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Does Dissent Endure?


Amiya P. Sen

DEVOTION AND DISSENT IN INDIAN HISTORY
Edited by Vijaya Ramaswamy
Foundation Books, Delhi, 2014, pp.379, Rs. 895.00

VOLUME XXXVIII NUMBER 6 June 2014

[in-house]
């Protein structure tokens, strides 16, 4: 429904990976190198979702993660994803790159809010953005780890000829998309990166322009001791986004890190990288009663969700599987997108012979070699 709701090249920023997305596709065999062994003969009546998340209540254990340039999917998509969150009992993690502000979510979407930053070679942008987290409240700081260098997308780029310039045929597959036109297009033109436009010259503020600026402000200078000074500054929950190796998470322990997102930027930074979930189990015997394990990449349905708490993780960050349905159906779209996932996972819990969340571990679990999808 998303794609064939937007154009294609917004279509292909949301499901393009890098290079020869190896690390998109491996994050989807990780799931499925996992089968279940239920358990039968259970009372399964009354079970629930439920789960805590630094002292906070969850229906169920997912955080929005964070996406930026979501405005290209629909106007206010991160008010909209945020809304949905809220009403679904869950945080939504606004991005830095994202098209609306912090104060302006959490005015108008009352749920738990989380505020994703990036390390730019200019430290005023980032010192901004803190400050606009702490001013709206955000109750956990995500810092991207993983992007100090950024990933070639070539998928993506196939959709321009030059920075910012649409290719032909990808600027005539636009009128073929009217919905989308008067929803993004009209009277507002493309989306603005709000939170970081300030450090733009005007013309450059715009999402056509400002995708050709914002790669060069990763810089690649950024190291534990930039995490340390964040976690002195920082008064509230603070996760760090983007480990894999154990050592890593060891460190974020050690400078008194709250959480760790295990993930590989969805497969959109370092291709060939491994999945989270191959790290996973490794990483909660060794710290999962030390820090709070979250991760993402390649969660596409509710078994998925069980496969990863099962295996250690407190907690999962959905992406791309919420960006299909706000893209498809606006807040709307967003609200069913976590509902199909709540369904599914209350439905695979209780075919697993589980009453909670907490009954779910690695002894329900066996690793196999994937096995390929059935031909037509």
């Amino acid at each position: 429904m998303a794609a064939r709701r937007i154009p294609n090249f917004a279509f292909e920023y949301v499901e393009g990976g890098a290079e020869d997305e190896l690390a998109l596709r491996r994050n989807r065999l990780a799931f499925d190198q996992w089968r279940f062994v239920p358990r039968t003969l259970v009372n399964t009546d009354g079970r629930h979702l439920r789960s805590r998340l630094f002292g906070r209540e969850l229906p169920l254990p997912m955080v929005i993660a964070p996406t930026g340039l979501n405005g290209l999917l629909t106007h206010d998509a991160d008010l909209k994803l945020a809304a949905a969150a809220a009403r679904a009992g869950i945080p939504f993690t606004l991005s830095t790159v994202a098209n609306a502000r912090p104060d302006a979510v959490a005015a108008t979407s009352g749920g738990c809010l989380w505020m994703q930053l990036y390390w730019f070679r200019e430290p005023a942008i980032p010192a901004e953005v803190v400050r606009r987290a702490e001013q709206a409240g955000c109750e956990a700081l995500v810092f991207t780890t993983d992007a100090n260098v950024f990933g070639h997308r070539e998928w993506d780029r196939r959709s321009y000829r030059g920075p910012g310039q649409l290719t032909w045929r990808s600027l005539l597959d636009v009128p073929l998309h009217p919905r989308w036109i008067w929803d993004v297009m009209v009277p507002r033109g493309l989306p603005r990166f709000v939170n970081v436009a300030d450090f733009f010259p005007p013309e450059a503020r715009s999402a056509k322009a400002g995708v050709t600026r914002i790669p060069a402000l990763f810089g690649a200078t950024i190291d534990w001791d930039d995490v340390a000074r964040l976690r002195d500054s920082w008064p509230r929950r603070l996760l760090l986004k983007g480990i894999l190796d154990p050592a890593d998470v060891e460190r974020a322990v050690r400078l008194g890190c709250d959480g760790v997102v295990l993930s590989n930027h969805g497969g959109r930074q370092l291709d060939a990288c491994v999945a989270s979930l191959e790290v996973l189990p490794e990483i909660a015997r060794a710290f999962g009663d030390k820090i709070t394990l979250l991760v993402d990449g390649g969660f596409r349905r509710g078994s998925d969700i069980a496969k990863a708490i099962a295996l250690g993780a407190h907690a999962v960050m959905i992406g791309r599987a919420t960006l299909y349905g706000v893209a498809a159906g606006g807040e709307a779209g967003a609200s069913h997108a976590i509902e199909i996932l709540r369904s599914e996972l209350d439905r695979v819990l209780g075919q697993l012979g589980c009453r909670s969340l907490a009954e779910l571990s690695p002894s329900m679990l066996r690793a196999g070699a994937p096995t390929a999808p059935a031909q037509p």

For someone not adequately apprised of the scholarly interests of its editor, the title given to this volume may prove somewhat ambivalent and open ended. After all, ‘devotion’ and ‘dissent’ are also broad sociological responses that could be revealed and read outside the domain of religion, as say in politics or everyday social relationships. On the other hand, I trust that within the world of Indian scholarship, Vijaya Rama-swamy is much too familiar a name to induce such errors of judgement. The present work is a collection of 17 essays and but for one (Essay #3), were all originally presented at an international conference convened at JNU, New Delhi, between 11th and 13th March, 2010. It is only fair to confess at the outset that with my limited knowledge of pre-modern religious traditions in India or of the vast variety of social concerns that surface within these, I could possibly comment only on some of the essays put together.   Between them, these essays cover much geographical space and thematic variations. Four of these relate to devotional movements (both Vaishnava and Saiva) in medieval south India (Vijaya Ramaswamy, T.S. Satyanath, Ranjeeta Dutta, S. Gunasekaran), there are two on Narayana Guru in modern Kerala (S. Omana and Udaya Kumar); an essay on dissensions within the Catholic Church, also in early modern Kerala (Pius Malekandathil), three on the Punjab, stretching from the medieval to contemporary times (Mahesh Sharma, Yogesh Snehi and Raj Kumar Hans), two on modern Bengal (G. Gispert-Sauch, and the team of Sumanta Banerjee & Surojit Sen), one each on early Buddhism (K.T.S. Sarao), the Varkari movement in Maharashtra (Rohini Mokashi-Punekar), the functions of music in the Chishti silsila of upper India (Raziuddin Aquil) and the historiography of Kabir Panthis (David Lorenzen). The first essay by Arvind Sharma theorizes the concepts of devotion and dissent and is best read together with the foreword by Goldman and the editorial introduction. At places, good use has been made of tables and illustrations which serve to visually enliven a text. As is often the case with such collections, the essays included here are of somewhat uneven depth or quality. Not all essays are able to meaningfully relate doctrines to praxis or even more generally, raise interesting and relevant questions. More disappointing though is the somewhat commonplace treatment of subjects or themes which could have been meaningfully problematized. Thus, Gispert-Sauch’s essay on the Catholic-Vedantin, Bhavanicharan ...


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